August 25

Execute Takeaways in Hospital Value Analysis

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There seems to be a tendency in hospital supply chain management to provide customers with feature-rich products, services, and technologies. When it becomes evident however that your customers don’t need everything they want and desire, it’s almost impossible to take these features away from them.

In fact, your customers will find every excuse to keep you from doing so. It’s human nature to hold on to what you have now vs. accepting the unknown. However, our nation’s hospitals’ meager reimbursement structures can no longer afford any product, service, or technology that isn’t grounded in proven, cost-effective, functionally acceptable outcomes.

This reminds me of when I worked as a consultant for a bankrupt Catholic hospital a few years back, where it was my job to reduce expenses (labor and non-labor) to the bone. When I brought to the attention of the vice president of operations (who was a nun) that we could save in excess of $100,000 dollars a year by outsourcing her laundry/linen function, she turned me down flat. Her reason was that the quality of HER linen (notice the possessive noun) wouldn’t be as good if her laundry/linen service was outsourced.

Hospital Value Analysis: Finding a Functional Equivalent

While the Sister had a point, I then asked her who was going to pay for the over-the-top quality laundry/linen service at her hospital, since her patients where almost exclusively Medicare and Medicaid, and she didn’t have an answer to this question. As you could imagine, it took me a few weeks to get Sister to agree to outsource her laundry/linen service. Guess what! Sister never complained about the quality of her outsourced laundry/linen service going forward since it met her functional requirements reliably and cost effectively. It wasn’t the highest level of quality service that she had before, but it was adequate, acceptable, and reimbursement justifiable.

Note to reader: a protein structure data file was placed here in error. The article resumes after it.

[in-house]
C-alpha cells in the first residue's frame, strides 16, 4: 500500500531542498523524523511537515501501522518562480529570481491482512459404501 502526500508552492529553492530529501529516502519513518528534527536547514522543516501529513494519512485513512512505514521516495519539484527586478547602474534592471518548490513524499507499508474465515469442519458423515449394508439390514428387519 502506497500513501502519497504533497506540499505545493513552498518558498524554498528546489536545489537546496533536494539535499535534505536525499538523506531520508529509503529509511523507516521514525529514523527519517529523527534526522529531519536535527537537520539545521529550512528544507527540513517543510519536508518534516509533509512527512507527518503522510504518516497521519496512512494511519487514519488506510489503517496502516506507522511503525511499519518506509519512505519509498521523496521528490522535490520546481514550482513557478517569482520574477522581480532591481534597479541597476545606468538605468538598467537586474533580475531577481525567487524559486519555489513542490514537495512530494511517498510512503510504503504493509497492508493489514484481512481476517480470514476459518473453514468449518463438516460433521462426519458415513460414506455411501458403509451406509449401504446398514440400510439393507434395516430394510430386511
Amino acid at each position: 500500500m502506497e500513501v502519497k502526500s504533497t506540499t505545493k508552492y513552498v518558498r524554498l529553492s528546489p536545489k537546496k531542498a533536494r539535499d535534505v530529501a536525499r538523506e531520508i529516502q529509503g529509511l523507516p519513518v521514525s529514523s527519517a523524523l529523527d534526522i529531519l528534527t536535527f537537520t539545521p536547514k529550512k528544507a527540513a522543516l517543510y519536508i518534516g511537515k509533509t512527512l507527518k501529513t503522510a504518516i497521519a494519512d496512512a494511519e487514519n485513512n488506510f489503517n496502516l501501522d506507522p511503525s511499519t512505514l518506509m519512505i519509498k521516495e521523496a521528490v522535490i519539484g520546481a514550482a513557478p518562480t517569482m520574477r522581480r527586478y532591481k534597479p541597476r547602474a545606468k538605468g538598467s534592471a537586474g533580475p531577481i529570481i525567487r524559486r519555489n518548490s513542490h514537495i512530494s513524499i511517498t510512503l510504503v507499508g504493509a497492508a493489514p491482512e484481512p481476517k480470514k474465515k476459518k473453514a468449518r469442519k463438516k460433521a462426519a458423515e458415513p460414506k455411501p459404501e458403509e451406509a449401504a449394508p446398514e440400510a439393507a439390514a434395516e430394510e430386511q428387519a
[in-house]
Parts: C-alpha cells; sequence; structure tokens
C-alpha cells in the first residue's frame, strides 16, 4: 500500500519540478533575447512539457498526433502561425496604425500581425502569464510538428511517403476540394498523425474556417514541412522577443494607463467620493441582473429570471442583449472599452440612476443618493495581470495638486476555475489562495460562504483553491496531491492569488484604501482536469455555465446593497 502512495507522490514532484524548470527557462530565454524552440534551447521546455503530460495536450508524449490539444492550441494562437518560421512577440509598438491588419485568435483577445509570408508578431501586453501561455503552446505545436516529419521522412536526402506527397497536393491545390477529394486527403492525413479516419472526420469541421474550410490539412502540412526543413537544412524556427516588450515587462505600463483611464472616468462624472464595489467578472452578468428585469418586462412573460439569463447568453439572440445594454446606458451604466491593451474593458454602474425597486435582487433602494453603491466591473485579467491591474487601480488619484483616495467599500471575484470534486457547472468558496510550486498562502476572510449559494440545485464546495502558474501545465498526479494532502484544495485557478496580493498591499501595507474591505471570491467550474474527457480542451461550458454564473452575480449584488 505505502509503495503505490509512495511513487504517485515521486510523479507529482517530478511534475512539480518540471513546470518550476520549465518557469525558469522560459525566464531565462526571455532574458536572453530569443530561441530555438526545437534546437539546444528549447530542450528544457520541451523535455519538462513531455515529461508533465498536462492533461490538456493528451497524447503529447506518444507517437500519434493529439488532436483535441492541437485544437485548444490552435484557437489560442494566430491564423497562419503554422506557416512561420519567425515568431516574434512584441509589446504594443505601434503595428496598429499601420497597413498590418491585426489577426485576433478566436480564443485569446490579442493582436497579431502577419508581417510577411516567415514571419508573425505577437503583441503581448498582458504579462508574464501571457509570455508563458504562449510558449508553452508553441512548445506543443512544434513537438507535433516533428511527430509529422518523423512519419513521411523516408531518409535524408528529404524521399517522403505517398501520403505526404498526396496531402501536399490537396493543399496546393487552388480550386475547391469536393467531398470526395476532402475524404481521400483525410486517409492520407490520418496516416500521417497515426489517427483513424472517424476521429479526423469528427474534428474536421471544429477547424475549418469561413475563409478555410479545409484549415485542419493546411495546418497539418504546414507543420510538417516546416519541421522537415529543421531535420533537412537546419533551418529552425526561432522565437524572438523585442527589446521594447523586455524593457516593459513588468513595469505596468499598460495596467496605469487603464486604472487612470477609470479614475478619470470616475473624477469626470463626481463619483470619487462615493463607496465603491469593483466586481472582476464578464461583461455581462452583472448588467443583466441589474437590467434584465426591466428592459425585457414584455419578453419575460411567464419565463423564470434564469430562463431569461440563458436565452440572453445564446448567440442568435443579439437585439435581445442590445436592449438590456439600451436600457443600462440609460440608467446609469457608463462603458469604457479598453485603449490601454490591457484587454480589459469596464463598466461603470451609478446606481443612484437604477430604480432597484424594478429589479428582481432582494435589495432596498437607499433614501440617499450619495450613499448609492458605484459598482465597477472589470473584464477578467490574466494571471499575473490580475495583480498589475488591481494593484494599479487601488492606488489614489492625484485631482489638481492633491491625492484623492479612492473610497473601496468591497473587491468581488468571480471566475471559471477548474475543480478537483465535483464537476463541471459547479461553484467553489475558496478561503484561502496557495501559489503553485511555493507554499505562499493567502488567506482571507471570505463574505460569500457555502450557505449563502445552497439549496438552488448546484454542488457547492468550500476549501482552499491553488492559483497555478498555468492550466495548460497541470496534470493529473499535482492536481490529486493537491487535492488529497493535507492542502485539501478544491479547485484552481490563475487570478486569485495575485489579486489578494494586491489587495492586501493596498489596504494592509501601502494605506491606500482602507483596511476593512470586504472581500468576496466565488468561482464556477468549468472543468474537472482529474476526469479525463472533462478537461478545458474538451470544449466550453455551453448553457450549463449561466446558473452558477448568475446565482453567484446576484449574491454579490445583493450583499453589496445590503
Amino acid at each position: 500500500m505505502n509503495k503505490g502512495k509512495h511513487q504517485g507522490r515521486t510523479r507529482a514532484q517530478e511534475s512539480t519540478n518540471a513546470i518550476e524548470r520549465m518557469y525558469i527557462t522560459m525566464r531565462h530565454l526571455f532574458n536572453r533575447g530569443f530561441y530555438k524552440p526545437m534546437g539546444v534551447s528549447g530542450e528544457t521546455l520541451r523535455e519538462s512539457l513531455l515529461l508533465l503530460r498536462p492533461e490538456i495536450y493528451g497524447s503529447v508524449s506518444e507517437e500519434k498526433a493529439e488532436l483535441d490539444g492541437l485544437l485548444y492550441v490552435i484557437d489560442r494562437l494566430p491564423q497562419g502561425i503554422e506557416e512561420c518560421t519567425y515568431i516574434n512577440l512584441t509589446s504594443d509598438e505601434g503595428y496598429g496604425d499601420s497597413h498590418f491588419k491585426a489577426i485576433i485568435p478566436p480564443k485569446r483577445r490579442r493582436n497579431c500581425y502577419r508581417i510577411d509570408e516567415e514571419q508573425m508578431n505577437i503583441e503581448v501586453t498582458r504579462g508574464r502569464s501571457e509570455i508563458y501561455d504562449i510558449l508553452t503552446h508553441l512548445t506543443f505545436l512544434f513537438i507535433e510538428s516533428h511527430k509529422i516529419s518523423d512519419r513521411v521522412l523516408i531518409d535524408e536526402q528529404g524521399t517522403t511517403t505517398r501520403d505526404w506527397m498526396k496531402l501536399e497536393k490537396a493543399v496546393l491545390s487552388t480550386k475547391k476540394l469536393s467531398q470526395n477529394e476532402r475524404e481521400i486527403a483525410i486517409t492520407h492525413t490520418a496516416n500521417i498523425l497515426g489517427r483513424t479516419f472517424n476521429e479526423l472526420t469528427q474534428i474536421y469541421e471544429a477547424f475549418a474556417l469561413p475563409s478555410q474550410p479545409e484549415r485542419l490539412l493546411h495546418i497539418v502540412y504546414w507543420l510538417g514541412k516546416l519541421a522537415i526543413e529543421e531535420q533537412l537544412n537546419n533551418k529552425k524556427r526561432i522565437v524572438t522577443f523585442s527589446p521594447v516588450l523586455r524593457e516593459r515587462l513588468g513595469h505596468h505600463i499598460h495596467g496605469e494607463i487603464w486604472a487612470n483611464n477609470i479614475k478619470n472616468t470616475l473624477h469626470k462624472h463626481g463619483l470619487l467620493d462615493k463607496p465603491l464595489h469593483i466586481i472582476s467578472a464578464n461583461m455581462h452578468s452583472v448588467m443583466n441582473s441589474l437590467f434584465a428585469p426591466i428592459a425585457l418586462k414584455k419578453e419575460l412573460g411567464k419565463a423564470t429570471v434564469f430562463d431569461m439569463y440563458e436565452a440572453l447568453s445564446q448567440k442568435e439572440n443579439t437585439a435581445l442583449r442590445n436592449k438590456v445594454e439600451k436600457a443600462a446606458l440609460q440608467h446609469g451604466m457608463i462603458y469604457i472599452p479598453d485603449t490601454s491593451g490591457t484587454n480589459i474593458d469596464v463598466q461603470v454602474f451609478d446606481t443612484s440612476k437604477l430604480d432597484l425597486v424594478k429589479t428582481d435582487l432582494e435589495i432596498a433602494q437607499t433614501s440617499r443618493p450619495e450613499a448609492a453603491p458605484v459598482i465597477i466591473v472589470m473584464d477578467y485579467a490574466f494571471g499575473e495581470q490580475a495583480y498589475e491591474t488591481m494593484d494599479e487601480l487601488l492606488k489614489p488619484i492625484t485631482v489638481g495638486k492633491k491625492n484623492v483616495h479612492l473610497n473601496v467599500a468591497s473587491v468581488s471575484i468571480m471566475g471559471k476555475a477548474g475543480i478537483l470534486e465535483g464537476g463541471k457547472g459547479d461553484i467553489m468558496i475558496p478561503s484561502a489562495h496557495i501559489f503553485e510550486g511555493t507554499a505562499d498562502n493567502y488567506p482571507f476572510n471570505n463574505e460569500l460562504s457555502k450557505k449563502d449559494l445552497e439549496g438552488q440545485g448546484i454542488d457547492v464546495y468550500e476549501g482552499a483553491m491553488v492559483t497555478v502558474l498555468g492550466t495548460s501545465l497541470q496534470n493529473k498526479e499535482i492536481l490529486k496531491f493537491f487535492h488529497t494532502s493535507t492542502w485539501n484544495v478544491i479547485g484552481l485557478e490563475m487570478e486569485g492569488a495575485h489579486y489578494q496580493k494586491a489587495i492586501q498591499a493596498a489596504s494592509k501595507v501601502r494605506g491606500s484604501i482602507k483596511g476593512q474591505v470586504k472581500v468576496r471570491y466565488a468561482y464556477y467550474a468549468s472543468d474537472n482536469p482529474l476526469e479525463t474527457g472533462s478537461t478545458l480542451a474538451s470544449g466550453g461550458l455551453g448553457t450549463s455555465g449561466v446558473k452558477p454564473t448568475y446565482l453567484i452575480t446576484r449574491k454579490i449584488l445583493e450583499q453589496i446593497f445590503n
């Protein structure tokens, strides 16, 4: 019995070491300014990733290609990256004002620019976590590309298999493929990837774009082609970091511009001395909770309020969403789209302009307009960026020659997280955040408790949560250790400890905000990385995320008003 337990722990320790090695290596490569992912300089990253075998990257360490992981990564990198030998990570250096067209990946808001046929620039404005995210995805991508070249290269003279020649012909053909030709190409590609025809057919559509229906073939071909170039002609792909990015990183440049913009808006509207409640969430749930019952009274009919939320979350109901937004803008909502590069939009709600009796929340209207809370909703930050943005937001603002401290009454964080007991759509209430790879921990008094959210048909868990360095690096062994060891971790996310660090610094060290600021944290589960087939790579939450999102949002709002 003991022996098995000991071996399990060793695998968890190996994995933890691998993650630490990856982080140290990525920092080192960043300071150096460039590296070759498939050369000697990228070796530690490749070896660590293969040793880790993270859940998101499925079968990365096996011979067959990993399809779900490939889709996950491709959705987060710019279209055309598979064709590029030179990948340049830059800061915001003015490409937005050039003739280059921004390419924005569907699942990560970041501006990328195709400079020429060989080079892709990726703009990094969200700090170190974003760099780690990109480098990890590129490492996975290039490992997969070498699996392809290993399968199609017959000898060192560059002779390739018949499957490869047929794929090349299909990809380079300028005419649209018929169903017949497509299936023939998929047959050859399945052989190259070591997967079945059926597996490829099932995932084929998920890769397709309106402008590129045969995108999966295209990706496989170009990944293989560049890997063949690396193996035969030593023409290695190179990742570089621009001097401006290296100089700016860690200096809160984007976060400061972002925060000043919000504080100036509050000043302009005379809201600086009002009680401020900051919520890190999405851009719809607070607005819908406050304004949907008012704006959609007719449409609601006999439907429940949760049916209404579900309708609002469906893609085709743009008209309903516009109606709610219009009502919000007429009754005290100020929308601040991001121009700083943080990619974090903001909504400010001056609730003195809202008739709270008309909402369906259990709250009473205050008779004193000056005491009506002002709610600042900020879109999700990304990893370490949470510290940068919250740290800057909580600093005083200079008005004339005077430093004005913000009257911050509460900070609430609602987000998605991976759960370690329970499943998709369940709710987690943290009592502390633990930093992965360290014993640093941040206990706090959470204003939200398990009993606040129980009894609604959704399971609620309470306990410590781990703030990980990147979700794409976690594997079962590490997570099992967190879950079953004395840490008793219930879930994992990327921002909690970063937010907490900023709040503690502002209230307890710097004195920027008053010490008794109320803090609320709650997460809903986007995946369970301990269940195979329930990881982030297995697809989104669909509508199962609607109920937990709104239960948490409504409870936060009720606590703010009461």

As this story suggests, the secret that we have found to executing “takeaways” in hospital value analysis is to calculate the COST of NON-CONFORMANCE ($100,000 in my example above) of not doing something, and then estimate the reimbursement that your hospital is receiving for the procedure, test, or case to raise your customers’ conscience as to the sparseness of their hospital’s margins. This usually tilts the decision in your favor, but not always.

Show the Cost of Non-Conformance

When all else fails, the next tactic we recommend to our clients is to show the COST of NON-CONFORMANCE on their value analysis monthly savings report and then share it with your value analysis steering committee. With few exceptions, this protocol will solve 98% of your non-conformance challenges because your steering committee members will demand answers from your customers on why they can’t implement these savings. You will find that very few customers can justify the unjustifiable to your value analysis steering committee.


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Request Demo of SVAH’s Value Analysis and Utilization Tools


Tags

healthcare supply chain, Healthcare Value Analysis, hospital supply chain, Hospital Value Analysis, supply chain management, value analysis


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